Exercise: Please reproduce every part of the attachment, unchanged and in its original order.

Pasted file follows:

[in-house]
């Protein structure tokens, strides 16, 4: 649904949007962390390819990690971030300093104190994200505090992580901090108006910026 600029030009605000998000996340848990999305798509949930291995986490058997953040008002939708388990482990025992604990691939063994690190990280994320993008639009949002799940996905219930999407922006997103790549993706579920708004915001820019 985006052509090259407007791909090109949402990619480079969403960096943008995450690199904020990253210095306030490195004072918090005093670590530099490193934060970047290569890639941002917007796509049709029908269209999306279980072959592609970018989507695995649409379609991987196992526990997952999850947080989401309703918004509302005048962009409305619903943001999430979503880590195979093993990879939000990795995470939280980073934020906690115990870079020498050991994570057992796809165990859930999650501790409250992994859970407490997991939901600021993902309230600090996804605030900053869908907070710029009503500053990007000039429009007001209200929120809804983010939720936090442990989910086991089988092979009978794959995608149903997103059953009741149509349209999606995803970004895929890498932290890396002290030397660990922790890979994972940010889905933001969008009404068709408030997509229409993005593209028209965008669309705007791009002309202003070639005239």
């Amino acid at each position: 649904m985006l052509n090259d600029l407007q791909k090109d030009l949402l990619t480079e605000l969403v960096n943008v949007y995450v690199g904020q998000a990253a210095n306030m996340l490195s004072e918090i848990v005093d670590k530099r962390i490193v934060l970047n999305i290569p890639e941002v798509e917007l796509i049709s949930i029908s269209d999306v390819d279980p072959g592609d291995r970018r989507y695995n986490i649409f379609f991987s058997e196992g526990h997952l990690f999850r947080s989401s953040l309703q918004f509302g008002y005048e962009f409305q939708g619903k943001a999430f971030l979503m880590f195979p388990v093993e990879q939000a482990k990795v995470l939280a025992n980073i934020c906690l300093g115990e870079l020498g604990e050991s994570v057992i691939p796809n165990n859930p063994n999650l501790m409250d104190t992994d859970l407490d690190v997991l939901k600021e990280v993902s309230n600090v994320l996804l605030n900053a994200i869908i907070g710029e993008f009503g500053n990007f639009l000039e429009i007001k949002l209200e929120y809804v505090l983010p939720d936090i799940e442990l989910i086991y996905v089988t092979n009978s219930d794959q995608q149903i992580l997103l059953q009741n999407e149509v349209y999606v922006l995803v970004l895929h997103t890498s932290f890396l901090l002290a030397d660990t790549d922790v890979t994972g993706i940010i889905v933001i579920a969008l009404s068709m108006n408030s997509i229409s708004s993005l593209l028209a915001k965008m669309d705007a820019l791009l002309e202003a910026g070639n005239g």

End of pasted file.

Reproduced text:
[in-house]
């Protein structure tokens, strides 16, 4: 649904949007962390390819990690971030300093104190994200505090992580901090108006910026 600029030009605000998000996340848990999305798509949930291995986490058997953040008002939708388990482990025992604990691939063994690190990280994320993008639009949002799940996905219930999407922006997103790549993706579920708004915001820019 985006052509090259407007791909090109949402990619480079969403960096943008995450690199904020990253210095306030490195004072918090005093670590530099490193934060970047290569890639941002917007796509049709029908269209999306279980072959592609970018989507695995649409379609991987196992526990997952999850947080989401309703918004509302005048962009409305619903943001999430979503880590195979093993990879939000990795995470939280980073934020906690115990870079020498050991994570057992796809165990859930999650501790409250992994859970407490997991939901600021993902309230600090996804605030900053869908907070710029009503500053990007000039429009007001209200929120809804983010939720936090442990989910086991089988092979009978794959995608149903997103059953009741149509349209999606995803970004895929890498932290890396002290030397660990922790890979994972940010889905933001969008009404068709408030997509229409993005593209028209965008669309705007791009002309202003070639005239």
């Amino acid at each position: 649904m985006l052509n090259d600029l407007q791909k090109d030009l949402l990619t480079e605000l969403v960096n943008v949007y995450v690199g904020q998000a990253a210095n306030m996340l490195s004072e918090i848990v005093d670590k530099r962390i490193v934060l970047n999305i290569p890639e941002v798509e917007l796509i049709s949930i029908s269209d999306v390819d279980p072959g592609d291995r970018r989507y695995n986490i649409f379609f991987s058997e196992g526990h997952l990690f999850r947080s989401s953040l309703q918004f509302g008002y005048e962009f409305q939708g619903k943001a999430f971030l979503m880590f195979p388990v093993e990879q939000a482990k990795v995470l939280a025992n980073i934020c906690l300093g115990e870079l020498g604990e050991s994570v057992i691939p796809n165990n859930p063994n999650l501790m409250d104190t992994d859970l407490d690190v997991l939901k600021e990280v993902s309230n600090v994320l996804l605030n900053a994200i869908i907070g710029e993008f009503g500053n990007f639009l000039e429009i007001k949002l209200e929120y809804v505090l983010p939720d936090i799940e442990l989910i086991y996905v089988t092979n009978s219930d794959q995608q149903i992580l997103l059953q009741n999407e149509v349209y999606v922006l995803v970004l895929h997103t890498s932290f890396l901090l002290a030397d660990t790549d922790v890979t994972g993706i940010i889905v933001i579920a969008l009404s068709m108006n408030s997509i229409s708004s993005l593209l028209a915001k965008m669309d705007a820019l791009l002309e202003a910026g070639n005239g």